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    Song Sparrow Life History


    Habitat Open WoodlandsSong Sparrows are found in an enormous variety of open habitats, including tidal marshes, arctic grasslands, desert scrub, pinyon pine forests, aspen parklands, prairie shelterbelts, Pacific rain forest, chaparral, agricultural fields, overgrown pastures, freshwater marsh and lake edges, forest edges, and suburbs. You may also find Song Sparrows in deciduous or mixed woodlands.Back to top


    Food Insects

    Song Sparrows eat many insects and other invertebrates in the summer, as well as seeds and fruits all year round. Prey include weevils, leaf beetles, ground beetles, caterpillars, dragonflies, grasshoppers, midges, craneflies, spiders, snails, and earthworms. Plant foods include buckwheat, ragweed, clover, sunflower, wheat, rice, blackberries, blueberries, strawberries, raspberries, mulberries, and wild cherries. Food types vary greatly depending on what’s common across the Song Sparrow’s extensive range. In British Columbia, Song Sparrows have even been observed picking at the droppings of Glaucous-winged Gulls.

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    Nest Placement

    Nest ShrubSong Sparrow pairs search for nest sites together. Nest sites are usually hidden in grasses or weeds, sometimes placed on the ground and occasionally as high as 15 feet; often near water. Not afraid of human habitation, Song Sparrows may nest close to houses, in flower beds.

    Nest Description

    The female builds the nest, working mainly during the morning. It’s a simple, sturdy cup made of loose grasses, weeds, and bark on the outsides, then lined more tidily with grasses, rootlets, and animal hair. Construction takes about 4 days. The finished nest is 4-8 inches across (2-2.5 inches for the inside of the cup), and 2.5-4 inches deep.

    Nesting Facts
    Clutch Size:1-6 eggs
    Number of Broods:1-7 broods
    Egg Length:0.7-0.9 in (1.7-2.3 cm)
    Egg Width:0.6-0.7 in (1.4-1.7 cm)
    Incubation Period:12-15 days
    Nestling Period:9-12 days
    Egg Description:Blue, blue-green, or gray-green spotted with brown, red-brown, or lilac.
    Condition at Hatching:Naked with sparse blackish down, eyes closed, clumsy.
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    Behavior Ground ForagerSong Sparrows walk or hop on the ground and flit or hop through branches, grass, and weeds. Song Sparrows stay low and forage secretively, but males come to exposed perches, including limbs of small trees, to sing. Courting birds fly together, fluttering their wings, with tails cocked up and legs dangling. Song Sparrows are primarily monogamous, but up to 20 percent of all Song Sparrows sire young with multiple mates each breeding season. In fall, juvenile Song Sparrows may band together in loose flocks around berry trees or water sources. Flight is direct and low on broad, rounded wings. Often flies only short distances between perches or to cover, characteristically pumping the tail downward as it flies.Back to top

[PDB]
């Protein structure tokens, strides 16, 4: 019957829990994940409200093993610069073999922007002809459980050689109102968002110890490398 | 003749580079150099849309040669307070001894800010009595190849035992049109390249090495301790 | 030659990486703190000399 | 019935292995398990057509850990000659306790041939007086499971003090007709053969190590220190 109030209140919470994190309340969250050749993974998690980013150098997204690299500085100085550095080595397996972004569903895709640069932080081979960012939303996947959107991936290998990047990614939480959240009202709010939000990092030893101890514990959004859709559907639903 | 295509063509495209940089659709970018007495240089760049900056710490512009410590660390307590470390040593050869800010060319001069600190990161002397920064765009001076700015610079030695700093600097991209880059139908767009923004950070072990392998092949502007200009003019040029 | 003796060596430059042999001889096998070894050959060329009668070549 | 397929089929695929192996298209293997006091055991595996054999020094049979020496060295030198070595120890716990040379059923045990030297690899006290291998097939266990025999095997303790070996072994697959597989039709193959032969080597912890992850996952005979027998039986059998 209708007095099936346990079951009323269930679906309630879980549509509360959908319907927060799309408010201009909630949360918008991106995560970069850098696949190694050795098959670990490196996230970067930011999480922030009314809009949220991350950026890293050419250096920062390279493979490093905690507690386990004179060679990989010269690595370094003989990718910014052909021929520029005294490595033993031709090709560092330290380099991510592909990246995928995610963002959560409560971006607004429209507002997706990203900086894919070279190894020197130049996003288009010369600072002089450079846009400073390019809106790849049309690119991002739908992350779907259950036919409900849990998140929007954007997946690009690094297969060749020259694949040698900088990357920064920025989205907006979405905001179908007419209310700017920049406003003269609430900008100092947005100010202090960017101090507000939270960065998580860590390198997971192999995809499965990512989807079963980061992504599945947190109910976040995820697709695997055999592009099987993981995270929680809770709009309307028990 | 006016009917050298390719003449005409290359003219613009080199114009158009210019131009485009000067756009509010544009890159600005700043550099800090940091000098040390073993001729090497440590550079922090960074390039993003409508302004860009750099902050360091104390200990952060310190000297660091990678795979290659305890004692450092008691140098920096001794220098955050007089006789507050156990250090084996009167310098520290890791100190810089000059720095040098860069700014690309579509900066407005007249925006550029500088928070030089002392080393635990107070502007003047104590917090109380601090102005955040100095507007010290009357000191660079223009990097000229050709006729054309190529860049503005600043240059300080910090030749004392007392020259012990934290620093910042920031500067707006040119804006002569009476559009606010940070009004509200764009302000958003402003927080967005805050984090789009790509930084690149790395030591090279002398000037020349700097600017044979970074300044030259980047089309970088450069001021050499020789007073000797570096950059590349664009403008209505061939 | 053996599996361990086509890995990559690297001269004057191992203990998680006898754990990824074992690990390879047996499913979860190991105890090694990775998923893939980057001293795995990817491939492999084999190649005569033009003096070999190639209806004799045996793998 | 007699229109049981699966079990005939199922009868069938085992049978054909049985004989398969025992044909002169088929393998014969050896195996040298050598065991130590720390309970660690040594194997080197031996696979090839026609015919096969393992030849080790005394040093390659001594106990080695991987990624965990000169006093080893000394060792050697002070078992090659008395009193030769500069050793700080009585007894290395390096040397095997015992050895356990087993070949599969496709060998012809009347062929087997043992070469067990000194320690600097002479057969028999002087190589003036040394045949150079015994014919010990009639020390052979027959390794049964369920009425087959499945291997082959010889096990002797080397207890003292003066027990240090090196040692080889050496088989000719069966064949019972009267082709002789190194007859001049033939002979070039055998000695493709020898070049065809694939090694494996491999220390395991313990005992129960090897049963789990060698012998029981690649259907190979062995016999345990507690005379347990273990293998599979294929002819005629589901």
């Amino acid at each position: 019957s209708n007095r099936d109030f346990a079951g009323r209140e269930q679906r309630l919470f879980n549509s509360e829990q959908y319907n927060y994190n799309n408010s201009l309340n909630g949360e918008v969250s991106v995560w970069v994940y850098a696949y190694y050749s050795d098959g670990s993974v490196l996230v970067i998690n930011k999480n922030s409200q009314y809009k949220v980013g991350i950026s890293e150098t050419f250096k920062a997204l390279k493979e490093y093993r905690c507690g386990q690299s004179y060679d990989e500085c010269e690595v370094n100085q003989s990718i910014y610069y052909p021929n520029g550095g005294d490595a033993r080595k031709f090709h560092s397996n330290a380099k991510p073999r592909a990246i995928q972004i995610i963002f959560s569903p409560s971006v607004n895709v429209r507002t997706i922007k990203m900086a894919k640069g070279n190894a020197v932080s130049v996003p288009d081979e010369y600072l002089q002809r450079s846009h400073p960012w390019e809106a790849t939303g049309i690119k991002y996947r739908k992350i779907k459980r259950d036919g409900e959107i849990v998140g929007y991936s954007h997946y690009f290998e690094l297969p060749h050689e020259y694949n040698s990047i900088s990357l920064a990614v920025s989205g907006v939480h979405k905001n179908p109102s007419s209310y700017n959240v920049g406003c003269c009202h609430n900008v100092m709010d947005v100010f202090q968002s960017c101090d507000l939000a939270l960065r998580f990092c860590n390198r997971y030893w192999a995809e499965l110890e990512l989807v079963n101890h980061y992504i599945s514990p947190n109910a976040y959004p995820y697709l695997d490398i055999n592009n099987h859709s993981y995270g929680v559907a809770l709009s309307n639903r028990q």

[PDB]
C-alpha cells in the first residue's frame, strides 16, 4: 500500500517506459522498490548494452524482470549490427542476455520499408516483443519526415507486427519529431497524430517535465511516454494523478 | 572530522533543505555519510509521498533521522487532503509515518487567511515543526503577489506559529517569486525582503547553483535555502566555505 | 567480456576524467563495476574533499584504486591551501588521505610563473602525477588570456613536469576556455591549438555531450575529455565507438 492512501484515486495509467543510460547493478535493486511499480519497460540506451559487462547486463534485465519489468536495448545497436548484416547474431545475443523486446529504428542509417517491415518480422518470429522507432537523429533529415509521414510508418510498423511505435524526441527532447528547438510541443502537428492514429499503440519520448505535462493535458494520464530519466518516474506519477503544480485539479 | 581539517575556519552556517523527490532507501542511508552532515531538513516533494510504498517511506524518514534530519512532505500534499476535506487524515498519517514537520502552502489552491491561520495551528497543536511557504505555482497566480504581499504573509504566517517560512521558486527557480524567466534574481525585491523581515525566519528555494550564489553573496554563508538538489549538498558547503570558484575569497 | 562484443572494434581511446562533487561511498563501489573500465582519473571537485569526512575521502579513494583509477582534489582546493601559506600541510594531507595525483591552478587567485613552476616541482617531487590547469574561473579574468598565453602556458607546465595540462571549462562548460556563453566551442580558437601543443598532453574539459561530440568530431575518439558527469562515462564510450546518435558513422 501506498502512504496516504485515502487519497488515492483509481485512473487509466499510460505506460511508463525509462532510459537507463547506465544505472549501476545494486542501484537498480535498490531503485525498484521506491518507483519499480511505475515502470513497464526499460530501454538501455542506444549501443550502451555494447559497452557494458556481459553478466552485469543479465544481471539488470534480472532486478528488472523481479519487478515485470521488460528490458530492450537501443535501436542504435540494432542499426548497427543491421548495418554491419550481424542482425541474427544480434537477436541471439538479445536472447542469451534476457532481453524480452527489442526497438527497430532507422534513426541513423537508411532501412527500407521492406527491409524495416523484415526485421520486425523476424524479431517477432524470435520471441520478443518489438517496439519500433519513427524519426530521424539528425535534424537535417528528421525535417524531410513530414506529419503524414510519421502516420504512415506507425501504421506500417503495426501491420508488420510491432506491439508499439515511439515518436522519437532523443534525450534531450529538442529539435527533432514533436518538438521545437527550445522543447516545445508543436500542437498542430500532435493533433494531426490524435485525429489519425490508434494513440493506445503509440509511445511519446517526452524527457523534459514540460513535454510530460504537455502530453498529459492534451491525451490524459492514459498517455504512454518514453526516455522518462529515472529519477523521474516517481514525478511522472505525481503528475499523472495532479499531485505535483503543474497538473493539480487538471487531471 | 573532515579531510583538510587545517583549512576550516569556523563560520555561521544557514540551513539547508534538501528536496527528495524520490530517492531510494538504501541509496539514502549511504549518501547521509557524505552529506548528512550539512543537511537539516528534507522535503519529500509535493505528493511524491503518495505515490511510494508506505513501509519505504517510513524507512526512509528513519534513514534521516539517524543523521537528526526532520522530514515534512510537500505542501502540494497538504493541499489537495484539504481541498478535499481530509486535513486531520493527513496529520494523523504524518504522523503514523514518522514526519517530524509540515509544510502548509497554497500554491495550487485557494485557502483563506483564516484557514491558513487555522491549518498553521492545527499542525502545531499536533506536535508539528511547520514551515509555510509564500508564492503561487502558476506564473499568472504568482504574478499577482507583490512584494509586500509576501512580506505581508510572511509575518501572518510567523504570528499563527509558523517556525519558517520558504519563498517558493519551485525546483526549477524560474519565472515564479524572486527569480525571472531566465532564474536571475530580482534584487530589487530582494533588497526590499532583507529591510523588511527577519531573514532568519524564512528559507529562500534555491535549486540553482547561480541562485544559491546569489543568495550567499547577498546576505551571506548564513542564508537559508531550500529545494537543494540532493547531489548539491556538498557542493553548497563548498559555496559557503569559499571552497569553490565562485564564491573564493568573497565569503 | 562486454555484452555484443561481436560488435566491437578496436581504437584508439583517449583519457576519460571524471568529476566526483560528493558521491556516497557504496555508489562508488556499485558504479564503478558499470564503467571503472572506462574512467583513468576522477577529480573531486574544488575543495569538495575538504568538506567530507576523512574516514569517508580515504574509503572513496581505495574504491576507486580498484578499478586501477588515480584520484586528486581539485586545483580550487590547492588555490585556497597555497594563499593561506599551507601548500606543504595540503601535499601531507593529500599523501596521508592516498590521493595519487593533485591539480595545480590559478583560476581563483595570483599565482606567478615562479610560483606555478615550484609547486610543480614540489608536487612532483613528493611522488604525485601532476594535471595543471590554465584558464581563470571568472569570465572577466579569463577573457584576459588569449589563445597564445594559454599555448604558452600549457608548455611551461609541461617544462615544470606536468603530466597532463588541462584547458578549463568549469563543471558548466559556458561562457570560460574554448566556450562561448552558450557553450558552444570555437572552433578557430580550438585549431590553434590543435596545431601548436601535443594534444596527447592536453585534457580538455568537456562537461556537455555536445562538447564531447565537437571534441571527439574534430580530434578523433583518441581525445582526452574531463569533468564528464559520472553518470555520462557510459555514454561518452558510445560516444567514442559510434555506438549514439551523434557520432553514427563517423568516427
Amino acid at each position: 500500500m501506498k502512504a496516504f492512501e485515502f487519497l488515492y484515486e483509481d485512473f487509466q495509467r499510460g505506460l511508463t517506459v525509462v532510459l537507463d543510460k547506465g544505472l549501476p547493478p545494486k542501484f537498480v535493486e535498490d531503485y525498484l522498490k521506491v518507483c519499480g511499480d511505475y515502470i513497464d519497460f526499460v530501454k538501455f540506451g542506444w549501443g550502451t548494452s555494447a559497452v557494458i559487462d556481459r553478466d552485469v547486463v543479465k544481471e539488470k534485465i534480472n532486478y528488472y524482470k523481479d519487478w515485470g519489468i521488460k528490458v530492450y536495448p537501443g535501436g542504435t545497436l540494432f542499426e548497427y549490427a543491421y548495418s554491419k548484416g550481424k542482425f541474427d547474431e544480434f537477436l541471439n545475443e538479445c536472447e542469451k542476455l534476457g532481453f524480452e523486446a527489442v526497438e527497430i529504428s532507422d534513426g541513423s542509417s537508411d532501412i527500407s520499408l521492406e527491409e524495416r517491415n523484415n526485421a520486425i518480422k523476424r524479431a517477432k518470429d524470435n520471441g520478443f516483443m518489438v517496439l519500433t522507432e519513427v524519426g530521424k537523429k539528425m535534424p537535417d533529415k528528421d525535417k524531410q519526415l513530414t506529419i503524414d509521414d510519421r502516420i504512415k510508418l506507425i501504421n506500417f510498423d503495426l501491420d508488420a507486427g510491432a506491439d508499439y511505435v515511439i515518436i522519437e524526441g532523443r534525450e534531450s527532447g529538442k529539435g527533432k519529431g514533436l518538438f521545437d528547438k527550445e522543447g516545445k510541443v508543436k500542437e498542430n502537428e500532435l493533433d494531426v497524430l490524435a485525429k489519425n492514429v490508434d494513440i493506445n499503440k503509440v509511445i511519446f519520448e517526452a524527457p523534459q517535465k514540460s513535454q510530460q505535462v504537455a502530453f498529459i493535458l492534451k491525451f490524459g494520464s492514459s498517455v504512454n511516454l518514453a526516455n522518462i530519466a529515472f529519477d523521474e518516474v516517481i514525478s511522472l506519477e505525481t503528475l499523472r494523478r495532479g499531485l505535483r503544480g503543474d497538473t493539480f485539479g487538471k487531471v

Conservation Low ConcernSong Sparrows are widespread and common across most of the continent, but populations declined by over 30% between 1966 and 2014, according to the North American Breeding Bird Survey. Partners in Flight estimates a global breeding population of 130 million with 88% spending some part of the year in the U.S., 42% in Canada, and 6% in Mexico. The species rates an 8 out of 20 on the Continental Concern Score. Song Sparrow is not on the 2014 State of the Birds Watch List. These birds have vanished from two islands off Southern California, the result of more frequent fires and introduced hares altering the sparrows’ habitat. Wetland losses in the San Francisco Bay area have meant declining populations of a saltmarsh race of the Song Sparrow in that area.Back to top

    Backyard Tips

    This species often comes to bird feeders. Find out more about what this bird likes to eat and what feeder is best by using the Project FeederWatch Common Feeder Birds bird list.

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    Arcese, Peter, Mark K. Sogge, Amy B. Marr and Michael A. Patten. 2002. Song Sparrow (Melospiza melodia), version 2.0. In The Birds of North America (P. G. Rodewald, editor). Cornell Lab of Ornithology, Ithaca, New York, USA.

    Dunne, Pete. 2006. Pete Dunne's essential field guide companion: Houghton Mifflin Harcourt.

    Ehrlich, P. R., D. S. Dobkin and D. Wheye. 1988. The birder's handbook. A Field Guide to the natural history of North American birds, including all species that regularly breed north of Mexico. New York: Simon and Schuster, Inc.

    Lutmerding, J. A. and A. S. Love. Longevity records of North American birds. Version 2015.2. Patuxent Wildlife Research Center, Bird Banding Laboratory 2015.

    North American Bird Conservation Initiative. 2014. The State of the Birds 2014 Report. US Department of Interior, Washington, DC, USA.

    Partners in Flight. 2017. Avian Conservation Assessment Database. 2017.

    Sauer, J. R., J. E. Hines, J. E. Fallon, K. L. Pardieck, Jr. Ziolkowski, D. J. and W. A. Link. The North American Breeding Bird Survey, results and analysis 1966-2013 (Version 1.30.15). USGS Patuxtent Wildlife Research Center 2014b. Available from

    Sibley, David Allen. 2014. The Sibley guide to birds, second edition. Alfred A Knopf, New York.

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